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Double dividend Hypothesis-ENVIRONMENT(8th April)

By April 8, 2022May 22nd, 2023Uncategorized

Double dividend Hypothesis

  • Environmental economists have hypothesised a possibility of earning a double dividend from the environmental taxation instruments or rather, a bonus for developmental goals from environmental conservation.
  • The hypothesis was first introduced by David Pearce in 1991. It claimed that environmental taxation, which has been growingly seen as an effective economic instrument to create incentives in favour of cleaner production and consumption, can improve environmental and economic conditions. This can be achieved by imposing an environmental tax and recycling revenues obtained to reduce other pre-existing taxes.


  • Petroleum prices in India recently touched the Rs 100 / litre mark, making mobility dearer. Significant portion of petrol prices are from heavy taxes levied by state and central governments.
  • In June 2020, the tax component on petrol and diesel was 69 per cent and 58 per cent respectively. This means, more than half the prices paid by the consumer is in terms of taxes.
  • During the 2021 hike in petrol prices, India’s oil minister Hardeep Singh Puri commented that levying such taxes helped the government fund social schemes, such as for providing free COVID-19 vaccines, meals and cooking gas to millions during the pandemic. In a way, these high amounts of taxes are a significant part of the welfare distribution.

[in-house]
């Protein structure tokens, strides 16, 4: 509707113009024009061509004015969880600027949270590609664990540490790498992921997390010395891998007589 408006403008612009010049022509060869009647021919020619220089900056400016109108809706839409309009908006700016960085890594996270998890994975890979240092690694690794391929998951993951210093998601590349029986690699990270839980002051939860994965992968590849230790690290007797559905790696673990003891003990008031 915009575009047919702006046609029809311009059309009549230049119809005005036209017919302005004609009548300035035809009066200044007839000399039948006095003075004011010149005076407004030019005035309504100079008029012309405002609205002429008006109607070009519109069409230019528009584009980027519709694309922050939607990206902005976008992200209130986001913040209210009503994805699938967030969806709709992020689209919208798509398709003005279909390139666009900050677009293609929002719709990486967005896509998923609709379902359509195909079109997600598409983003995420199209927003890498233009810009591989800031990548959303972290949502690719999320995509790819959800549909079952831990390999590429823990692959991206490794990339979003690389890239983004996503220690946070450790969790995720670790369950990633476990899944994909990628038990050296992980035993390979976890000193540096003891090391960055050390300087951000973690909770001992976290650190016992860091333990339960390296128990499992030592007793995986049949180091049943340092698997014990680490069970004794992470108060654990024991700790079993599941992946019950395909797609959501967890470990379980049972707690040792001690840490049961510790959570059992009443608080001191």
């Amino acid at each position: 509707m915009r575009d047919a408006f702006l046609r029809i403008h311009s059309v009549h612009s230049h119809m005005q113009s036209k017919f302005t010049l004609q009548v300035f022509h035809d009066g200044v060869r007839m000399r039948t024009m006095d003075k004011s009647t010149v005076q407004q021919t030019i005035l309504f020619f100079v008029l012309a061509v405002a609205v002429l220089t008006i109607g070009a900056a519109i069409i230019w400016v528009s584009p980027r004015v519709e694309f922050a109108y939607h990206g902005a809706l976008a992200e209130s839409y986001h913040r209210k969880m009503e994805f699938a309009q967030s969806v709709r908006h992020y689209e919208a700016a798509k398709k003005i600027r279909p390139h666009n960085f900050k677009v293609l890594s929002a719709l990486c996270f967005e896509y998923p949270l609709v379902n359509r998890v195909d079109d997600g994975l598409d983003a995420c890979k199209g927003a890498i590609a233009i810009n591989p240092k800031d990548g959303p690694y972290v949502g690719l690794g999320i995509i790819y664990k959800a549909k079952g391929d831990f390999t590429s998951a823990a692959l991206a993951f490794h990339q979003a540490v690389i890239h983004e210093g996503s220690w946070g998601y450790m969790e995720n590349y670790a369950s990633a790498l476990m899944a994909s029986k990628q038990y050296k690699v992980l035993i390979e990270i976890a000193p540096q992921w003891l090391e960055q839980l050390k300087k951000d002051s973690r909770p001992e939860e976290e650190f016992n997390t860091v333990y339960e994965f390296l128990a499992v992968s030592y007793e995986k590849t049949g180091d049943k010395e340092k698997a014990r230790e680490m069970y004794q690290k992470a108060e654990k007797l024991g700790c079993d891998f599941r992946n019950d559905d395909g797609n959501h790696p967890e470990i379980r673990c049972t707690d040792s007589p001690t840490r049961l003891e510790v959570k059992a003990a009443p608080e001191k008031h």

• High taxes on consumer petroleum products create the perfect condition for battery electric vehicles (BEV) and hybrid vehicles (referred to as EVs henceforth) push in India. Thus, this serves as the  first dividend by cutting carbon emissions from the transportation sector.
  • India’s 2030 EV vision includes replacing 30 per cent private cars, 70 per cent commercial vehicles, 40 per cent buses and 80 per cent two-wheelers. This amounts to introducing 102 million units of EVs on India’s roads.
  • The second dividend of this hypothesis is financially strengthening the EV ecosystem by leveraging the income from petroleum taxes for adoption of “green industry”. The EV sector is already getting great incubation support through subsidies.
  • EV sector will create around 10 million jobs in India by 2030 in domains such as designing, testing, manufacturing, charging infrastructure, sales, battery technology, management, among others.